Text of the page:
A Hawaiian luau makes a big splash at Alvamar Country Club.
They leied it on and didn't stop until the last tiki torch went out.
The kitchen staff at Alvamar satisfied the appetites of more than 150 impromptu Hawaiians at the club's first luau, held during the Labor Day weekend.
The feast came complete with tropical fish balloons and glass fish bowls with live inhabitants that served as centerpieces for the occasion. A "volcano," ice sculpture and palm trees completed the look, but the piece de resistance was the food.
"It takes something like this to get people fired up," said diner Don McDow, who left his Hawaiian shirt at home but not his spirit. He jumped up and crooned lyrics to island songs, provided by musicians John Lomas and Keith Bowsher, between the main course and dessert.
"I can't stand not to sing," said McDow, warbling on a full stomach.
Conch fritters, coconut fried shrimp, fresh mahimahi in banana leaves, Alaskan snow crab, a salsa bar, teriyaki kabobs, jerk chicken, fried rice, two smoked pigs and an array of fresh fruit tempted serious noshers.
Sounds like a mouthful, and it was. Executive Chef Lee Jennings and his staff spent three days assembling the buffet.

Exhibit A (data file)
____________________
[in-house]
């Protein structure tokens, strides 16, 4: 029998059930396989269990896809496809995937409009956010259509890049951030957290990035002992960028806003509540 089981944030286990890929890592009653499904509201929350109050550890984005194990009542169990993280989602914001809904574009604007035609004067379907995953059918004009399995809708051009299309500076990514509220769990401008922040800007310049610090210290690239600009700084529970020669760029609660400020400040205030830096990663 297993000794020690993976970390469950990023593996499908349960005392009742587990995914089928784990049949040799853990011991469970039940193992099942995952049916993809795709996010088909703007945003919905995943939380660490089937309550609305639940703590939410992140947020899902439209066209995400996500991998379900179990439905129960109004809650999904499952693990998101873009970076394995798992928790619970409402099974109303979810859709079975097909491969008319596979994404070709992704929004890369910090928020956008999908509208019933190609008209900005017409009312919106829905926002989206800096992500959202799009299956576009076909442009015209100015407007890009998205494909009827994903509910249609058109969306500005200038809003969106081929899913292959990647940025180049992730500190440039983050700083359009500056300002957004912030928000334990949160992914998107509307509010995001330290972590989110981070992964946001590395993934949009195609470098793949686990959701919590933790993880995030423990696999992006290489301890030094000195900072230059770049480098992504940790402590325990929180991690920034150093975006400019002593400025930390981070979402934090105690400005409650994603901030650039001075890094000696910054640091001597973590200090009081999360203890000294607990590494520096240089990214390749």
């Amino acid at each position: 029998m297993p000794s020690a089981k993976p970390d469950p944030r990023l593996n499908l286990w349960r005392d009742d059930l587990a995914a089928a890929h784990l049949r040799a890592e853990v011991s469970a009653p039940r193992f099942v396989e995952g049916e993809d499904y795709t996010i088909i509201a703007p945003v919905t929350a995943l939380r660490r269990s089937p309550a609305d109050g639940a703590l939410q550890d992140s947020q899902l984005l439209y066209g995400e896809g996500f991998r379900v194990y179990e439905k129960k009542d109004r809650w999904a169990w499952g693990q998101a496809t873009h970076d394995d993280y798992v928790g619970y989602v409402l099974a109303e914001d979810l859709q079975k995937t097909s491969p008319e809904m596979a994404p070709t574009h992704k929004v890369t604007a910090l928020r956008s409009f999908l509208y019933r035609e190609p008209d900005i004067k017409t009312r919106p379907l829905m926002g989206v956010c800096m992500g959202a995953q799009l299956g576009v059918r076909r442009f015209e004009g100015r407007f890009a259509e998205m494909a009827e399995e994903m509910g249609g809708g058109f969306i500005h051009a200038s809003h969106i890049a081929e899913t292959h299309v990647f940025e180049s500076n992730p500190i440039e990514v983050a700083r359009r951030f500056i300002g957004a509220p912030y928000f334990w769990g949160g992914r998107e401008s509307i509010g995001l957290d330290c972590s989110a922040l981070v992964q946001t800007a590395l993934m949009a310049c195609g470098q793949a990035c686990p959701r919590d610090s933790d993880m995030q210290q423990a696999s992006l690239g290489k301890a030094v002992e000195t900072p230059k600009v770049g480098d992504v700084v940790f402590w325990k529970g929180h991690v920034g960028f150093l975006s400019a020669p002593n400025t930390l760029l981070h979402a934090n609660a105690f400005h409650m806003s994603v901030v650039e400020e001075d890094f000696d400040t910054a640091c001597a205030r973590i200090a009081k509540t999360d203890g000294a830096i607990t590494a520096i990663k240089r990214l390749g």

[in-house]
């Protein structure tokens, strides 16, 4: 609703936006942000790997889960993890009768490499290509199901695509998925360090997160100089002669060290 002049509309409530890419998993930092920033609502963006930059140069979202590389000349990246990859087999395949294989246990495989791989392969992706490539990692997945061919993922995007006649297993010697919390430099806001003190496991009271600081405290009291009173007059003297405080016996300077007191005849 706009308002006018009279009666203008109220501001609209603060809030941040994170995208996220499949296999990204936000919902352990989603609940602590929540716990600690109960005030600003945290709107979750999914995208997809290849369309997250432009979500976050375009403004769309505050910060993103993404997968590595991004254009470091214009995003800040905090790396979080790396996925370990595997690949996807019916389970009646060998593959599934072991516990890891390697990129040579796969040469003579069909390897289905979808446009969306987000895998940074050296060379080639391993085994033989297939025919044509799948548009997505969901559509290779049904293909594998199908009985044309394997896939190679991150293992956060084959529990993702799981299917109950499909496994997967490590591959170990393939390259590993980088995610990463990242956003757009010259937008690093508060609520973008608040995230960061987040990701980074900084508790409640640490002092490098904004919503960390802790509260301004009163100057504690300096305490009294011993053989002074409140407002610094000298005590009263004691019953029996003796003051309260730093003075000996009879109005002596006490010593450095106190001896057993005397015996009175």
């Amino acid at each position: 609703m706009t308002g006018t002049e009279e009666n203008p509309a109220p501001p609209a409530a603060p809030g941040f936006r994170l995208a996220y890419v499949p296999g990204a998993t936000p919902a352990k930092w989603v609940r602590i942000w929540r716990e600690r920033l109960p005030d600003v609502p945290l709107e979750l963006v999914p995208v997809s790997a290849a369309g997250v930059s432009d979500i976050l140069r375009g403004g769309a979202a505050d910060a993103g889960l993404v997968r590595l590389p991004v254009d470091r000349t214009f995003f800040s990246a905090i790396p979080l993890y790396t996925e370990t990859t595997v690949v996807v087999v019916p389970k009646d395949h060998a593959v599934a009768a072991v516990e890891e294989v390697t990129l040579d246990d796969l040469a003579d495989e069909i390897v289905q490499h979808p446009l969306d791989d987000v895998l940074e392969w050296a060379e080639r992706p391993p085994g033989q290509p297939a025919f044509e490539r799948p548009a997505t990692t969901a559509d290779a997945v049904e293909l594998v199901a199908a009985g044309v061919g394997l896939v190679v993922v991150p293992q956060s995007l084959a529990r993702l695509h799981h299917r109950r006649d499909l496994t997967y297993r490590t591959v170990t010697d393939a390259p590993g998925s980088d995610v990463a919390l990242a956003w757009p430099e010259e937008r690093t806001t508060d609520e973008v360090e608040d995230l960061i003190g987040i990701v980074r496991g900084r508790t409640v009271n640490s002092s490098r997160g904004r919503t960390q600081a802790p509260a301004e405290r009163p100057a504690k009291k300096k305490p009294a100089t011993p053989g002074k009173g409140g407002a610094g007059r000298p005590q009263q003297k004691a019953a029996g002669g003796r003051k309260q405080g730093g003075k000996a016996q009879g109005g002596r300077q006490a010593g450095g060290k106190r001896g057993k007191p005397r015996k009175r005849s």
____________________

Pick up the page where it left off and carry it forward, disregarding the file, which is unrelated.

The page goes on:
"Everything's fresh," Jennings said. "We have every fruit that's in season."
Jennings ordered purple potatoes from Hawaii just for the occasion, but also included Kansas staples like yellow wax beans.
"I think we've got it all here," he said.
Sous Chef Leland Oxley carved the macaw and toucan ice sculpture using a chainsaw and Japanese carving tools. He started the piece in the Alvamar kitchen but, with temperatures hotter than a Kansas August, quickly moved to cooler quarters.
"The ice was melting faster than I could carve," Oxley said. "So I moved it to the freezer, and my shoes were filled with ice chips, which isn't so bad when the kitchen is so hot."
Oxley has created ice carvings for two years, but he's concentrated on culinary sculptures even longer. One of his creations for the luau was a "palm tree" created by attaching palm leaves to a base of stacked pineapples. Other delicacies included strawberries circling a watermelon and a carved cantaloupe bird.
While the grass-skirted wait staff took most diners to the islands, one was firmly planted on Jayhawk soil.
"It's just fun to see this many people out in Lawrence after a big football win," Bob Billings said. "This is a spinoff of that."
Billings declared the luau a success and gave a thumbs up when the term "annual event" was mentioned.
"I know the chefs work really hard, and that would be great," he said. "Maybe we'll even make it weekly."
The luau and its exotic dishes can be recreated on a smaller scale in local kitchens. All of the food on the buffet can be purchased in local grocery stores and Asian markets.